Home > Pre-Japan > Two posts in two days? Whaaa?

Two posts in two days? Whaaa?

I know! Don’t count on this being a trend, but I wrote so much last night and had so much left over to discuss, how could I leave you all (my loyal, loyal reader base) hanging for another few days?

Here are a few things right off the bat:

Michael Jackson

Michael Jackson

Ed McMahon

Ed McMahon

Farrah Fawcett

Farrah Fawcett

  • Ever notice how bad things often come in threes? Ed McMahon, legendary TV personality, died on Tuesday. Farrah Fawcett, actress and 1970s hottie, died on Thursday. And on that same day, Michael Jackson, the legendary “King of Pop” died. So all those celebrities hanging on to their last threads of life can rest easy, the three have been chosen. You have at least a few more months to live. RIP.
  • To further illustrate how important celebrities are in America, I offer up this article from http://www.thedailybeast.com entitled: “How Jacko helps the Mullahs.” Perhaps it’s more a commentary on the media in the U.S., but I can’t help but think that this is, at least partly, a correct assessment. Here’s a quick quote from the article:

“The jokes popped up almost immediately that Mark Sanford was the luckiest guy on earth after word broke that Michael Jackson had suffered a heart attack. But the notion that Jackson’s death, which preempted virtually all other news coverage on the cable networks last night, is sucking up media attention from other matters carries a dark edge to it as well. National-security experts are warning that without sustained attention on Iran, its repressive tactics could grow more deadly in the coming days.

The Jackson story, paired with Farrah Fawcett’s death and Sanford’s own scandal, “without a doubt” poses a danger in Iran, according to Michael Rubin, an American Enterprise Institute scholar and former Bush administration official.”


  • So in light of these developments, I’ll do my part to bring our attentions back to where they truly should be, no matter how sad the passing of some of America’s great artists: Iran. This is probably as political as I’ll get in the blog, because that’s not what this is about. I do think it’s important that we not lose sight of what is happening in Iran. The outcome there could very well determine a large part of America’s foreign policy for the forseeable future, and that’s something to look out for.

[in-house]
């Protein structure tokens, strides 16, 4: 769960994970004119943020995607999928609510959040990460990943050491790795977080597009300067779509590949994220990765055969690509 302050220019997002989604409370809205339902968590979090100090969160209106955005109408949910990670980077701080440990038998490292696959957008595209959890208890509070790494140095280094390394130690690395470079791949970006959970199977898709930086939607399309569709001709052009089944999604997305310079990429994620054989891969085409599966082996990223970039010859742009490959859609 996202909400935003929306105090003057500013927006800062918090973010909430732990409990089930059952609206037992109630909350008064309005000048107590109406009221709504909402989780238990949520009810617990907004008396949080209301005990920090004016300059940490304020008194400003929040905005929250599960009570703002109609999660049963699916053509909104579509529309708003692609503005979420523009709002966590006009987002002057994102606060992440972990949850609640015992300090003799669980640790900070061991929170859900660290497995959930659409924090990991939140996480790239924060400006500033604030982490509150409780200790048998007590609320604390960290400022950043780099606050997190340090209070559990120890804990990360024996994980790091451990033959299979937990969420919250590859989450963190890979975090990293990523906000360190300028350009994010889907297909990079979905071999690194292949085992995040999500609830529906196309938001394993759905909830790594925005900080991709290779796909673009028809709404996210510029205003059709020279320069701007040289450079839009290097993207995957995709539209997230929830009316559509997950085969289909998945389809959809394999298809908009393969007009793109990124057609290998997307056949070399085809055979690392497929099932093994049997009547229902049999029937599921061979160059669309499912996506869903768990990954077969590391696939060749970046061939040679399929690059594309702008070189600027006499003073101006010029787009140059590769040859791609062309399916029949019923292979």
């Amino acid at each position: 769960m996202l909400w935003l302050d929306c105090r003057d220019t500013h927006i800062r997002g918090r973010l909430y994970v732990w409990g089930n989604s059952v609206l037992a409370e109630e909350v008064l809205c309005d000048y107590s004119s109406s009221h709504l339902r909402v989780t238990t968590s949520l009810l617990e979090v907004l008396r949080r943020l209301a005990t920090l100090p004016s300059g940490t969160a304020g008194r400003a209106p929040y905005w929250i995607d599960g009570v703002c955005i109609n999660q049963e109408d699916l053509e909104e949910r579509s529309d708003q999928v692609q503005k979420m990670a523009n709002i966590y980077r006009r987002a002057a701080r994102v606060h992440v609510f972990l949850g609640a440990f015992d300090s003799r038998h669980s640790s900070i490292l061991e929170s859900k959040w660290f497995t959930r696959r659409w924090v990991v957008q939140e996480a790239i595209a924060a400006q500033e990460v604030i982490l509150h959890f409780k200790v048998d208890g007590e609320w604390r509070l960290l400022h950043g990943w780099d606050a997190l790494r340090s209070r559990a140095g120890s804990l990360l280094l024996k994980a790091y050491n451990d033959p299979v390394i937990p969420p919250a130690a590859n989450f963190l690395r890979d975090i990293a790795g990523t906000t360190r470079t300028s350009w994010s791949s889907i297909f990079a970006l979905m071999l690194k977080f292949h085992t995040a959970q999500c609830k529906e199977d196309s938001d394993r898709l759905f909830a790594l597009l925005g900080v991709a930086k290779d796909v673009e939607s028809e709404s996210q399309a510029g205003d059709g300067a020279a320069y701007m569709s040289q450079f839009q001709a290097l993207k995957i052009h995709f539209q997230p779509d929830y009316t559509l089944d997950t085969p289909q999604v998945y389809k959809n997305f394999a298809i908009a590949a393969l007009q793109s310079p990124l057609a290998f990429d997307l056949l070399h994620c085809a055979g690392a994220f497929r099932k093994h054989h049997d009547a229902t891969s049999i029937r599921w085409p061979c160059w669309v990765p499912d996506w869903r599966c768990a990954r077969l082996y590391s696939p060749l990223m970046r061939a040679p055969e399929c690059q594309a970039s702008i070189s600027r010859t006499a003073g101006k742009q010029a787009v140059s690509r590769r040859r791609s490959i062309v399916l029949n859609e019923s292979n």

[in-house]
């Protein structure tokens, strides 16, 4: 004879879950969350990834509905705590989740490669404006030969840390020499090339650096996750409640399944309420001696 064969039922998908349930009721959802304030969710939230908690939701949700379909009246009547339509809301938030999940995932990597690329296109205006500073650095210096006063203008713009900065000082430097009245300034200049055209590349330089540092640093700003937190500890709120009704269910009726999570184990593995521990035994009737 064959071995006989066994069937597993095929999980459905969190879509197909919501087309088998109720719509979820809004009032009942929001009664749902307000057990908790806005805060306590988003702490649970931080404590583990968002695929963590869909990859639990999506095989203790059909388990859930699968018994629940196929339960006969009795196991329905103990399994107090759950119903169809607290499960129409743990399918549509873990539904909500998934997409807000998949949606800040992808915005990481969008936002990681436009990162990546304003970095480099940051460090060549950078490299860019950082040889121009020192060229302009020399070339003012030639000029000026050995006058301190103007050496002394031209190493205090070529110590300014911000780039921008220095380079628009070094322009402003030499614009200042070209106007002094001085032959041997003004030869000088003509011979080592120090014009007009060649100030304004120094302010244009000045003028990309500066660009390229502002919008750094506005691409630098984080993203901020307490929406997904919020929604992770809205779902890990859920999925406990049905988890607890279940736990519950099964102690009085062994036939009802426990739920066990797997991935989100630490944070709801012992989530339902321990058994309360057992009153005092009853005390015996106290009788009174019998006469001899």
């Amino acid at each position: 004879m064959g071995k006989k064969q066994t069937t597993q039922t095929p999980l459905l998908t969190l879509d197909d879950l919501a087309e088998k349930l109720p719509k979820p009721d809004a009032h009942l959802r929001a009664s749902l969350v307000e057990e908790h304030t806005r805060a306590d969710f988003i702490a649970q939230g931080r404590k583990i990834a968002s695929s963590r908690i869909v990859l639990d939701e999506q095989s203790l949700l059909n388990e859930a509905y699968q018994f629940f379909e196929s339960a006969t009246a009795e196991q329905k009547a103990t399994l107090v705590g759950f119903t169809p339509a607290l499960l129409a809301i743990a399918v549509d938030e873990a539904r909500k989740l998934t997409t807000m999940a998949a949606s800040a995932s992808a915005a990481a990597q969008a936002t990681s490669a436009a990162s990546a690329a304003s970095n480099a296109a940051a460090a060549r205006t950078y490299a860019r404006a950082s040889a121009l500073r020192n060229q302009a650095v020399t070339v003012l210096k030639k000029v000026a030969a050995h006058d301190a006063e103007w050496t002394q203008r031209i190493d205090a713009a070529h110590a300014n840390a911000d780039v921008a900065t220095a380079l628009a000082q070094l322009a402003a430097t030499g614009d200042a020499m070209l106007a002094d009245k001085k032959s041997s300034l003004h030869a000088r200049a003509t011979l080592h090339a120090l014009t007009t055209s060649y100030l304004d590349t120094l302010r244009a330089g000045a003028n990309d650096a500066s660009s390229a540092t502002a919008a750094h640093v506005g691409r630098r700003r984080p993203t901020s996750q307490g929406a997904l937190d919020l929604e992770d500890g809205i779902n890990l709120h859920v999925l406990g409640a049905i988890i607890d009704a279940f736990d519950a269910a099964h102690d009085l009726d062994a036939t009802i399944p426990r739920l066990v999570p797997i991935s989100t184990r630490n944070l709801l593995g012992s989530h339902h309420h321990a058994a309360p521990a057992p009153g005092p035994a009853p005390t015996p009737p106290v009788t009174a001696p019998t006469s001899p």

Himeji Castle

Himeji Castle

Alright, enough with the depressing deaths and world politics. I went to dinner with my grandparents and friends of theirs from Japan, the Sakurai’s last night. I met Mrs. Sakurai first when I went to Japan in the fall of 2006. She was incredibly nice to me, and took me all around Kobe (where they live for 6 months out of the year) and Himeji castle. Tonight I met her husband, Atsushi. He does not speak a ton of English, so most of the time we conversed in Japanese, which was nice but also just a little intimidating. I hadn’t used my Japanese in quite some time. One of the first things he said to me was that, when I come to the Kansai region on vacation while I am in Japan, I have to come stay at their house in Kobe. If there were any doubt to the kindness of Japanese people, I have yet to witness it.

Kobe Beef

Kobe Beef

We then discussed Kyushu, the southern most island in Japan where I will be teaching starting August 1. Apparently they had lived in Fukuoka, one of the major cities on the island, for two years in the past, and really enjoyed it. “Kyushu women,” he remarked (in Japanese) “are wonderful. They are very kind, very obedient, very pretty. Best in the world!” Kind?! Pretty?! Obedient?! How can you go wrong?! My grandmother then mentioned I could stay in Japan for up to five years teaching English, “plenty of time to find a girlfriend!” she added. (This seems to be her dream for me: find a nice Japanese girl and marry her.) “Ahh,” Mr. Sakurai exclaimed, in English this time. “Very nice! When you married in Japan to kyushu girl, I come!” This was followed by much nodding and laughing. “Japanese wedding very good!”

There you have it, folks. When I return to America, I will be betrothed to a kind, obedient, pretty Japanese girl. Mark your calendars, wedding invitations will be sent out in the coming weeks.


Categories: Pre-Japan
  1. Elise
    June 28, 2009 at 11:43 pm

    oh god.

  2. Dash
    June 28, 2009 at 11:47 pm

    yeah I thought you’d like that…haha

  3. Kevin Tambornino
    July 8, 2009 at 3:31 am

    You know, you are coming here to replace me, and in the time I was here I met a nice, kind, pretty, Kyushu girl (though not very obedient) and got married. Don’t rule it out 🙂

  1. No trackbacks yet.

Leave a Reply

Fill in your details below or click an icon to log in:

WordPress.com Logo

You are commenting using your WordPress.com account. Log Out /  Change )

Google+ photo

You are commenting using your Google+ account. Log Out /  Change )

Twitter picture

You are commenting using your Twitter account. Log Out /  Change )

Facebook photo

You are commenting using your Facebook account. Log Out /  Change )


Connecting to %s

%d bloggers like this: